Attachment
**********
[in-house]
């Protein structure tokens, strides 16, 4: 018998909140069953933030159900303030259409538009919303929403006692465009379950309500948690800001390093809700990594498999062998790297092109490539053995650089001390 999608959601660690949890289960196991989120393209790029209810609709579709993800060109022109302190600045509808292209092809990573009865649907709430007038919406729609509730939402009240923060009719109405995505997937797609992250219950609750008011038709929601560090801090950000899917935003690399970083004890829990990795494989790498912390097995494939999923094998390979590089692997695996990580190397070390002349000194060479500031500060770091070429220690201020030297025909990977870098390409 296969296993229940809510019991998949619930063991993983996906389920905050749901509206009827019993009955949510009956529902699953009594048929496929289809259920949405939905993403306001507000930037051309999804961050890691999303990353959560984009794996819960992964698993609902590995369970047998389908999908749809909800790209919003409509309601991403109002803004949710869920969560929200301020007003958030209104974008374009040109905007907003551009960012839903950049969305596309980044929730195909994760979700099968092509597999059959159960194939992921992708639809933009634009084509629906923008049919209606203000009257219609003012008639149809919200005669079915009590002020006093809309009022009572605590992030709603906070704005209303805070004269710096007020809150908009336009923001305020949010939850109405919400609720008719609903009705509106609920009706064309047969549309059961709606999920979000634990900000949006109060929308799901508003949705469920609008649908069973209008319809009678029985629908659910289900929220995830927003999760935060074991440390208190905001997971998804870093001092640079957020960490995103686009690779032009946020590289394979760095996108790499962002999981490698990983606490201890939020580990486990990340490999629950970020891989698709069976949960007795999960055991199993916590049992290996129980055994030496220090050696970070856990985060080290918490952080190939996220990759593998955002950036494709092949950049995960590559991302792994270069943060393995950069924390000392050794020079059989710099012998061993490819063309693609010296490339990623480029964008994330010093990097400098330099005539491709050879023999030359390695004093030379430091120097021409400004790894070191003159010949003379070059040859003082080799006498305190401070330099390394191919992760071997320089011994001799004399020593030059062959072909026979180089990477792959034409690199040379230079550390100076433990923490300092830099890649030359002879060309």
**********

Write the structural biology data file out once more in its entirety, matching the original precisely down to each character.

[in-house]
């Protein structure tokens, strides 16, 4: 018998909140069953933030159900303030259409538009919303929403006692465009379950309500948690800001390093809700990594498999062998790297092109490539053995650089001390 999608959601660690949890289960196991989120393209790029209810609709579709993800060109022109302190600045509808292209092809990573009865649907709430007038919406729609509730939402009240923060009719109405995505997937797609992250219950609750008011038709929601560090801090950000899917935003690399970083004890829990990795494989790498912390097995494939999923094998390979590089692997695996990580190397070390002349000194060479500031500060770091070429220690201020030297025909990977870098390409 296969296993229940809510019991998949619930063991993983996906389920905050749901509206009827019993009955949510009956529902699953009594048929496929289809259920949405939905993403306001507000930037051309999804961050890691999303990353959560984009794996819960992964698993609902590995369970047998389908999908749809909800790209919003409509309601991403109002803004949710869920969560929200301020007003958030209104974008374009040109905007907003551009960012839903950049969305596309980044929730195909994760979700099968092509597999059959159960194939992921992708639809933009634009084509629906923008049919209606203000009257219609003012008639149809919200005669079915009590002020006093809309009022009572605590992030709603906070704005209303805070004269710096007020809150908009336009923001305020949010939850109405919400609720008719609903009705509106609920009706064309047969549309059961709606999920979000634990900000949006109060929308799901508003949705469920609008649908069973209008319809009678029985629908659910289900929220995830927003999760935060074991440390208190905001997971998804870093001092640079957020960490995103686009690779032009946020590289394979760095996108790499962002999981490698990983606490201890939020580990486990990340490999629950970020891989698709069976949960007795999960055991199993916590049992290996129980055994030496220090050696970070856990985060080290918490952080190939996220990759593998955002950036494709092949950049995960590559991302792994270069943060393995950069924390000392050794020079059989710099012998061993490819063309693609010296490339990623480029964008994330010093990097400098330099005539491709050879023999030359390695004093030379430091120097021409400004790894070191003159010949003379070059040859003082080799006498305190401070330099390394191919992760071997320089011994001799004399020593030059062959072909026979180089990477792959034409690199040379230079550390100076433990923490300092830099890649030359002879060309």